Graziano’s Latest Has Mass Appeal


By Kris Herndon

In case you hadn’t heard, Vincent Graziano, an area funeral home director who is also a novelist, has a new book out. The Romeo Club, released in January, picks up the story of Frankie Grace, who is also the protagonist of Graziano’s first two novels, Die Laughing and The Family Jewels.

Fans of Graziano’s first two books will not be disappointed. Funny dialogue, Graziano’s first strength, is in no short supply. Nor is his second strength: the ability to evoke an authentic sense of place. Graziano grew up in Manhattan’s famed Little Italy, and Coxe & Graziano, the family business he operates, has a Greenwich location, as well as one in Westchester county. Little Italy served as the backdrop for the first two books; for this one, Grace has relocated to the fictional suburb of Inlet Cove.

Frankie Grace has lost none of his humor, but he now has grey in his hair, a wife who summers in Florida, and a wiser outlook on life. In his spare time, he hangs out with three good friends in an Italian restaurant on the Connecticut – New York border, eating Italian food, drinking wine, and recycling old inside jokes, with a generous helping of wit and sarcasm.

This group of friends is what lends the book its name: “Romeo” is an acronym for “Restless Old Men Eating Out,” and Paradise, the fictional restaurant where they gather, is so vividly described that this reviewer put a decent amount of effort into pondering which one of several area eateries it might be based on. Paradise is an authentic but not-too-fancy family Italian place, named for its owner, Johnny Paradise, whose nephew Nino just happens to be visiting from the Old Country.

Hijinks ensure. The plot follows the fate of a member of the Romeo Club: one Tim Collins, a very unlucky Irish-American who manages to piss off four international crime syndicates at once, while simultaneously attracting the attention of the Feds. Lucky for Tim, his best friends are three very savvy Italian-Americans, including Grace himself. And though Collins annoys them all (and somewhat seems to deserve his fate), they’ll stop at nothing to help him.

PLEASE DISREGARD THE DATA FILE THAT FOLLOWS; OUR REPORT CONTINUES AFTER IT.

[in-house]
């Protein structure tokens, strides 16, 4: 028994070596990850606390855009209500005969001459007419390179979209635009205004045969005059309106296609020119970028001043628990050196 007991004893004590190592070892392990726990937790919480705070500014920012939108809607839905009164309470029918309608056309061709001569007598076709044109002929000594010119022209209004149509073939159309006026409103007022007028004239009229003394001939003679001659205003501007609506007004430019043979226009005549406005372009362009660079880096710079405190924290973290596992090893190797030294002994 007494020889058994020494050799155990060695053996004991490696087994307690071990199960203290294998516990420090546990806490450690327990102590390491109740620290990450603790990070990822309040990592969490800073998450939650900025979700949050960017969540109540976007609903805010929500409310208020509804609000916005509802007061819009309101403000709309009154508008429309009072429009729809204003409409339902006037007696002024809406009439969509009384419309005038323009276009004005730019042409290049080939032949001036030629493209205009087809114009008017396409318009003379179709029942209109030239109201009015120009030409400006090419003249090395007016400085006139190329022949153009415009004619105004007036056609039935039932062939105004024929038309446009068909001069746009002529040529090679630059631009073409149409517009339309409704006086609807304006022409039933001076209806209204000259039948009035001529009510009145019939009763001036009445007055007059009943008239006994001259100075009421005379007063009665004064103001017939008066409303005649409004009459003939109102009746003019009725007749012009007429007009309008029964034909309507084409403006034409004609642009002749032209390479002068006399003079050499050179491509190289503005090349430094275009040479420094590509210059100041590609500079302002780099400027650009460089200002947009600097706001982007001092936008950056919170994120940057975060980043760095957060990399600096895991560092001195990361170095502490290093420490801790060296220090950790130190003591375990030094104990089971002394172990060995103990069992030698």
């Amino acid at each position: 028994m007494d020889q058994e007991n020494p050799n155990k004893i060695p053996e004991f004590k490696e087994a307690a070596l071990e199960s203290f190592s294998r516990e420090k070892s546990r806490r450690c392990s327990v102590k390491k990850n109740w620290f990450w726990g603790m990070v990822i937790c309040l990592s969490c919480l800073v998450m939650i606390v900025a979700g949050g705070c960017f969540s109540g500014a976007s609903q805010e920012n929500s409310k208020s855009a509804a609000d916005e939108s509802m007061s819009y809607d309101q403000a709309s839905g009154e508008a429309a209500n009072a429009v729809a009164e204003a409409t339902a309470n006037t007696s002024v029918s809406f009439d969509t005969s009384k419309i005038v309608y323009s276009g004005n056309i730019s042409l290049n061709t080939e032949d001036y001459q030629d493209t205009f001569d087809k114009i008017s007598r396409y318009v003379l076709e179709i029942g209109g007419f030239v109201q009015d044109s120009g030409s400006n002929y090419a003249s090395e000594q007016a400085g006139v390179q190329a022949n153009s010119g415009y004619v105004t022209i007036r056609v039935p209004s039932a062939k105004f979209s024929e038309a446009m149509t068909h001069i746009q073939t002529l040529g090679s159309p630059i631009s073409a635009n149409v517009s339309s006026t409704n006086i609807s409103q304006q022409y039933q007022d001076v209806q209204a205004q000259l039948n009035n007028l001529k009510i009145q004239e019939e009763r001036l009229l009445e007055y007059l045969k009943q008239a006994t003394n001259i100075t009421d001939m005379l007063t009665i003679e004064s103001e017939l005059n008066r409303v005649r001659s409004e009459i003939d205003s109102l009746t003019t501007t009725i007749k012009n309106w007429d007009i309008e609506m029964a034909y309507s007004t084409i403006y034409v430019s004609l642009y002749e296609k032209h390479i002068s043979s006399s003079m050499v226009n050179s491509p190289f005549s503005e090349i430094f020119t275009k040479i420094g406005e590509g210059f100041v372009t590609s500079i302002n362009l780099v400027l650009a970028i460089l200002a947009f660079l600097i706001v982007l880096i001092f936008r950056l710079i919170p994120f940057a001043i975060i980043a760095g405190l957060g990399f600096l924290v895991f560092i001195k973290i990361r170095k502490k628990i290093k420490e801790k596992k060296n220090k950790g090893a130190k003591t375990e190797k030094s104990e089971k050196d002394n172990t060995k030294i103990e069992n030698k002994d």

However implausible the plot gets at times, Graziano has a sure hand with believable details to keep it interesting. A wife who hands her husband divorce papers as he’s lying in a hospital bed after Mob bullets nearly took his life; an artisan of the funeral trade who can fix any corpse, no matter how gruesome, for an open casket; an attempted hit that brings a restaurant a windfall of new customers – and that’s just the first hundred pages.

Graziano seeks to entertain first and foremost; though the death of a U.S. Veteran early on is treated with a note of somber respect that leavens the humor, and a poignant motif recurs when the characters ponder how their paths in life differ from what they might have envisioned, most of the plot is played strictly for laughs. But that’s not a weakness; and the central friendships will have you appreciating your own inner circle of best friends – the ones you’d trust if, having got in over your head with gambling debts and pissed off the Mob, you found you needed to fake your own demise.

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